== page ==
Family History Moment: Sixty Pages

Contributed By Carl A. Ollerton, Church News contributor

  • 27 July 2016

Home in Samoa.

As a youth I thought I would really like to serve my mission in Hawaii. When I went to Salt Lake City, Elder Delbert L. Stapley asked where I would like to serve. I said I would be happy to serve where I was called. He told me there was a place on the form for a choice. Foreign-language missions were two and a half years while English-language missions were two years.

About 10 days after my interview I received a telegram with a message over the signature of President David O. McKay calling me to serve in the Samoan Mission. I knew the Lord knew my heart.

The Cook Islands were part of the Samoan Mission. I and my two companions arrived at Rarotonga October 10, 1955. After two months President Stone assigned me and Elder Ted Smith to be the first elders to serve on the island of Atiu. We arrived December 6, 1955. I was assigned to serve on Atiu for the remainder of my mission.

All of those months of street meetings, tracting, and serving produced no converts. As individuals we were treated well by all, but they did not want us there as missionaries. One day as we entered the village of Tengatangi, we were met by three village leaders and were told not to return.

My second companion and I took board and room with Marama Toa, a minister of King Rongomatane. Marama told me he had written his genealogy. He allowed me to copy 60 pages of family names and to translate 20 pages of Atiu history.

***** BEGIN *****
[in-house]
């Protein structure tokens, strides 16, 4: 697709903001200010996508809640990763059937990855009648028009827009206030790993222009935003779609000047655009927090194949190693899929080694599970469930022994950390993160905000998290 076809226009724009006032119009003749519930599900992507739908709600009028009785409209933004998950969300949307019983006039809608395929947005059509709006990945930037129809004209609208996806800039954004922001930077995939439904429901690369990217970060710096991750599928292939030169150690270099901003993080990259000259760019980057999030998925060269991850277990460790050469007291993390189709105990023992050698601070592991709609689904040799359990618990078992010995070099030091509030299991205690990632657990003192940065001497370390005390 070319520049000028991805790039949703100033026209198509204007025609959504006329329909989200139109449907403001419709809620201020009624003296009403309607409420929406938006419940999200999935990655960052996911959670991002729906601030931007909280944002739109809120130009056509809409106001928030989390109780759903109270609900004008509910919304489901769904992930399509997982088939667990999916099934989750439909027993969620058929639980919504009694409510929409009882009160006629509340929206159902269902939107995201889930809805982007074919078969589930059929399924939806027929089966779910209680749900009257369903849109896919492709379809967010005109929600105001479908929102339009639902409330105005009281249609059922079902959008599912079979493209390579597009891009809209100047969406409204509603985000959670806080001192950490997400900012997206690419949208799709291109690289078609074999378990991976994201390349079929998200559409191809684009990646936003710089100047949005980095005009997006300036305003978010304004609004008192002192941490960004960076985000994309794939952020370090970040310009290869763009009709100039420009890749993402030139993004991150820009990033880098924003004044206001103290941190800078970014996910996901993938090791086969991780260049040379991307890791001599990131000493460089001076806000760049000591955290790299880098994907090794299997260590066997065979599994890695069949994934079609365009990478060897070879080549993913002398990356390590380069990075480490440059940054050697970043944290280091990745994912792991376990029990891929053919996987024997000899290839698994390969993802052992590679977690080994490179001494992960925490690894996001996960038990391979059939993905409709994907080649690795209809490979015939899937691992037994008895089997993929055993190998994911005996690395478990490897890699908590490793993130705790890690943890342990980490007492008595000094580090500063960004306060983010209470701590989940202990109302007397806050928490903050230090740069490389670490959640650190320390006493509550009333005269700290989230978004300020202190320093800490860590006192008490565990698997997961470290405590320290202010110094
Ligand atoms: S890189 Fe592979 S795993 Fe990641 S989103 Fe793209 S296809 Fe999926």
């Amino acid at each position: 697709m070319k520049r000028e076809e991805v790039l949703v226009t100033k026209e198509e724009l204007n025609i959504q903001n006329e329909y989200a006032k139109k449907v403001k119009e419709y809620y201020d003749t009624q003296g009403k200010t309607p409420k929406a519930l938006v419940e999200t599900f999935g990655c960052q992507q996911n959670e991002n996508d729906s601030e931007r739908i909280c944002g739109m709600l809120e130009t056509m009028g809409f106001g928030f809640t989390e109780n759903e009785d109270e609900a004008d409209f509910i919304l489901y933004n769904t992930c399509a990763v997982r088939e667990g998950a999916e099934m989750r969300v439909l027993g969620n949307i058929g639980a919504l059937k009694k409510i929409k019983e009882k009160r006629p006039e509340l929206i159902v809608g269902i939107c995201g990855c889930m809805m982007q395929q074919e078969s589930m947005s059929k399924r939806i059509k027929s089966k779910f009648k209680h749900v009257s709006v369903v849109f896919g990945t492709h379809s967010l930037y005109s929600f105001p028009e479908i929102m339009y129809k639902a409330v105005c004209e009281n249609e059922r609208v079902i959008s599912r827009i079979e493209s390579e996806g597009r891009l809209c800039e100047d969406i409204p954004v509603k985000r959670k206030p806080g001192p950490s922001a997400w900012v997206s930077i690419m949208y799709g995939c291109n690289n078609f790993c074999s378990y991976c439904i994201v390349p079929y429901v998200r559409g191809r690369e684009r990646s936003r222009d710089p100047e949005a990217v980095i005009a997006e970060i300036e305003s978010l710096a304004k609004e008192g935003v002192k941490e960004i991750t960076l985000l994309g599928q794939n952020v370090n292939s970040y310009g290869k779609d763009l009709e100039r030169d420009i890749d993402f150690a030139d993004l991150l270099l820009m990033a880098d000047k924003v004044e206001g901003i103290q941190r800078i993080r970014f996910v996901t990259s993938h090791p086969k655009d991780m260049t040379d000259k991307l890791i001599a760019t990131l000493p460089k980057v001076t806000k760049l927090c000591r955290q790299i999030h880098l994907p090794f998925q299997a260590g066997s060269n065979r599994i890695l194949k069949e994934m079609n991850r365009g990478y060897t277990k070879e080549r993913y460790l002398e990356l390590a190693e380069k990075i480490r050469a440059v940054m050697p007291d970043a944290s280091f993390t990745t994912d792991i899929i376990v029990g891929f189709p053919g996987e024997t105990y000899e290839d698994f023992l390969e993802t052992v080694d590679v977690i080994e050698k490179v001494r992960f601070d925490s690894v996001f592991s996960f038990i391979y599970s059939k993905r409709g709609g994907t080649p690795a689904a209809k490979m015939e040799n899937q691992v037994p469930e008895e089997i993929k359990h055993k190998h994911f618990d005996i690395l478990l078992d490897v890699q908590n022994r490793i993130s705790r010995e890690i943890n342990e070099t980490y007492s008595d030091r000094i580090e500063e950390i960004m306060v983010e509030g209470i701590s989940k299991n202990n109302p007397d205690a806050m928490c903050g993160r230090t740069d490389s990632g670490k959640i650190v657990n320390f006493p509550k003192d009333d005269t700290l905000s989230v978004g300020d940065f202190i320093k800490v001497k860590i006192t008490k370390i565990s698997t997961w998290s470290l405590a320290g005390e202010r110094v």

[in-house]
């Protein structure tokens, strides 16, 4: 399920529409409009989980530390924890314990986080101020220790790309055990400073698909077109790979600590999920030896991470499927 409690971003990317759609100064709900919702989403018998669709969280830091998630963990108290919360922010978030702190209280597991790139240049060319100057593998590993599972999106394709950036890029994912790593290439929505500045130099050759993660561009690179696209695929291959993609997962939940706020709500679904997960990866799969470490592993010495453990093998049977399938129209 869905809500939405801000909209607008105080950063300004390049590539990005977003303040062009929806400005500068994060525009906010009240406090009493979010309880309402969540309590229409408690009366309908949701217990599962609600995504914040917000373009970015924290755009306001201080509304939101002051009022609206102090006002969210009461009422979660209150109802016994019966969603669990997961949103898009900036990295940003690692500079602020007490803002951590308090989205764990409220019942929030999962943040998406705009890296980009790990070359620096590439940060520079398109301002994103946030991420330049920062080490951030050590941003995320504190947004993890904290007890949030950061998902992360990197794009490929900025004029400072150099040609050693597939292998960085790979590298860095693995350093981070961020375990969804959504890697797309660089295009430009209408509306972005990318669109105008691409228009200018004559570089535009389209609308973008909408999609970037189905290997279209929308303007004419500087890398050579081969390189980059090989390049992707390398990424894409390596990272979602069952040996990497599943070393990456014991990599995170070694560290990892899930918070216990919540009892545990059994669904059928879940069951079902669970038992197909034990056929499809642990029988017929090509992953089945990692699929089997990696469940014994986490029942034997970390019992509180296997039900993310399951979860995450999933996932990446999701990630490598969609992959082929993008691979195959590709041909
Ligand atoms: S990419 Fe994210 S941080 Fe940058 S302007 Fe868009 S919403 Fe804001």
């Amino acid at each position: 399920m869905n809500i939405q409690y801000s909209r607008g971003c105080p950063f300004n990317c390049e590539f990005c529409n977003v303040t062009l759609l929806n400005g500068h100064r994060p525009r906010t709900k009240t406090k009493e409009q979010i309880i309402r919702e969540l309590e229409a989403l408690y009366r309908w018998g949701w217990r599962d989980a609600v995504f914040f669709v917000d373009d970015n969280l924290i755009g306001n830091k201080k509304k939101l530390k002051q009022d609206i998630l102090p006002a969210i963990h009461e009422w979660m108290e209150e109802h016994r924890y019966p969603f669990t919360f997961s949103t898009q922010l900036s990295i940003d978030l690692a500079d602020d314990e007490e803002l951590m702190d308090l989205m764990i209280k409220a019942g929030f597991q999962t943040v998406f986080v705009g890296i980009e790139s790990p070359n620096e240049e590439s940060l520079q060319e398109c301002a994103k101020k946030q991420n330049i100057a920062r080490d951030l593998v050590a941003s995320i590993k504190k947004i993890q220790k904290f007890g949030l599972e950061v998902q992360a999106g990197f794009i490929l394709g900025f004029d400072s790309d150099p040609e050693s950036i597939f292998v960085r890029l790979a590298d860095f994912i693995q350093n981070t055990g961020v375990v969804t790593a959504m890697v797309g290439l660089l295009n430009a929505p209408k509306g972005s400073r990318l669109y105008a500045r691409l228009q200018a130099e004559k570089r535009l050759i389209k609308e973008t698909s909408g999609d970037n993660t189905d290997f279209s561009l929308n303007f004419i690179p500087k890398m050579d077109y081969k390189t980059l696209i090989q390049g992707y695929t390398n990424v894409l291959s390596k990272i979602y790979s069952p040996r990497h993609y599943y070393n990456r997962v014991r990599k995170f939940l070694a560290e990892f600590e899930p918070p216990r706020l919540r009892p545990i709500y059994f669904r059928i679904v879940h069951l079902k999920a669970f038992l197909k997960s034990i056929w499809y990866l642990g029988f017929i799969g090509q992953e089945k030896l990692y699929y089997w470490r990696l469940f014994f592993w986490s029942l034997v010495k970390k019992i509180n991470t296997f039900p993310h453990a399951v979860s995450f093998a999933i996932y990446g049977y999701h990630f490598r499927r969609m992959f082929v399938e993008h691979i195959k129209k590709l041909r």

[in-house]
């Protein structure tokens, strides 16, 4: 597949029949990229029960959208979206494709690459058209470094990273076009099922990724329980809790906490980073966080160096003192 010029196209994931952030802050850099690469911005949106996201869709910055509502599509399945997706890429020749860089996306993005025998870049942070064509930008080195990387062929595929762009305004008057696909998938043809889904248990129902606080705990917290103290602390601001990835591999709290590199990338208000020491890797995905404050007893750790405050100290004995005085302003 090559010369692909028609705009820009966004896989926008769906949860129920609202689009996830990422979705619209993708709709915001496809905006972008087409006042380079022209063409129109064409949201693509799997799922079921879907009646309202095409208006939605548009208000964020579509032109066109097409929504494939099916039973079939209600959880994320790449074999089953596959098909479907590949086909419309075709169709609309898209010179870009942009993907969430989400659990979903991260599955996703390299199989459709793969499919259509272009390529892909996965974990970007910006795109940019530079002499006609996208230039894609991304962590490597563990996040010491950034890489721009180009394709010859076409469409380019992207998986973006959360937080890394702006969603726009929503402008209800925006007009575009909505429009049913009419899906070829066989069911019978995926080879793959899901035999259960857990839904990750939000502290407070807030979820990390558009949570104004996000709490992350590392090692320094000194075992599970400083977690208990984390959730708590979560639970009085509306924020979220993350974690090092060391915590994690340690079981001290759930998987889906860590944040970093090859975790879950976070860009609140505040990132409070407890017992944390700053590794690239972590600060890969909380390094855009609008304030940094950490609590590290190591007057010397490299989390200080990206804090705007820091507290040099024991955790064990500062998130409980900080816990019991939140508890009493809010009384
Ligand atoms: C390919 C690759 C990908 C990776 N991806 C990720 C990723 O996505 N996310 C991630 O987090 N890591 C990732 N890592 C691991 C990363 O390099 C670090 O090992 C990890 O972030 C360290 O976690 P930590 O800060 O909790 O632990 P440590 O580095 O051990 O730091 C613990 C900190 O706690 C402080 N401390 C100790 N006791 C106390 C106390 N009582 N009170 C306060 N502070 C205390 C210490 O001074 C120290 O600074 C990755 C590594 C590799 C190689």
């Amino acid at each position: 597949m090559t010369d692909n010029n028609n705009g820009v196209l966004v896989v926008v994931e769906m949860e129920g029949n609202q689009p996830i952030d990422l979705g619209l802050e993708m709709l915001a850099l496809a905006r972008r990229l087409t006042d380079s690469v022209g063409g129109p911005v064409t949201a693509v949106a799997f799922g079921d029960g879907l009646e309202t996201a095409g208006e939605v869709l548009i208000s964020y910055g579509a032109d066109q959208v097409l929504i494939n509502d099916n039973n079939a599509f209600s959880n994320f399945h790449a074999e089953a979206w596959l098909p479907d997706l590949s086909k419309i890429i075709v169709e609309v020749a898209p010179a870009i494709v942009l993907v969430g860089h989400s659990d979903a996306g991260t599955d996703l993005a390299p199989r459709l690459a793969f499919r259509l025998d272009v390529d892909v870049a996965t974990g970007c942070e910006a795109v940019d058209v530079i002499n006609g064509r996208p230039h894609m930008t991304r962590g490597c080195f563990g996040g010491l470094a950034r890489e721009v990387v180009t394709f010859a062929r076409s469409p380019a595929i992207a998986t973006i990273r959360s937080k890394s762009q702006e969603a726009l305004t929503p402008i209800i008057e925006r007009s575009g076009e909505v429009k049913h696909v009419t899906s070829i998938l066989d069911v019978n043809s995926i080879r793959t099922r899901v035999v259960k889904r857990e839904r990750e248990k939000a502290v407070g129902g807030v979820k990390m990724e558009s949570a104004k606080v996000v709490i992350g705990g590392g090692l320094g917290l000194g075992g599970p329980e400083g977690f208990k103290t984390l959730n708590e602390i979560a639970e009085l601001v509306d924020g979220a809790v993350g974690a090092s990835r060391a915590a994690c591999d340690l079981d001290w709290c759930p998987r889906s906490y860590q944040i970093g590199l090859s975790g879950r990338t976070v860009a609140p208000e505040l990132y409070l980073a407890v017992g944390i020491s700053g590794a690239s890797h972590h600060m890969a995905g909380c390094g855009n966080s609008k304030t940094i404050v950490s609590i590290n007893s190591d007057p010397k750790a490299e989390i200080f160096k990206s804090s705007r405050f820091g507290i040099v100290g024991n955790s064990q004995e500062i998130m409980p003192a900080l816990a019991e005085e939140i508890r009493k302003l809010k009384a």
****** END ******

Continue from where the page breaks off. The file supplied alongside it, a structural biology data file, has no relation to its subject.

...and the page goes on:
About 15 years ago I began putting those Atiu names into FamilySearch. In doing so I found one of my names already submitted by Vaine Nooapii Ngatamatiki Manu. I contacted “Apii” by email. He was then living in New South Wales, Australia. He had been a member for three years and was the ward family history consultant. He was born in the village of Tengatangi, Atiu, seven months before I left Atiu for home.

Since Apii lived 200 miles from the nearest temple, he gave me permission to begin temple work for his ancestors. There are well over 1,500 names in Marama’s genealogy. My family, my friends, and I have done over 800 ordinances. The Temple Department has just begun to help with the work.

No live baptisms occurred during my mission to Atiu, but with the help of Marama Toa, Apii Manu, and family members, many baptisms have now been done.

—Carl A. Ollerton, Little Colorado Ward, St. Johns Arizona Stake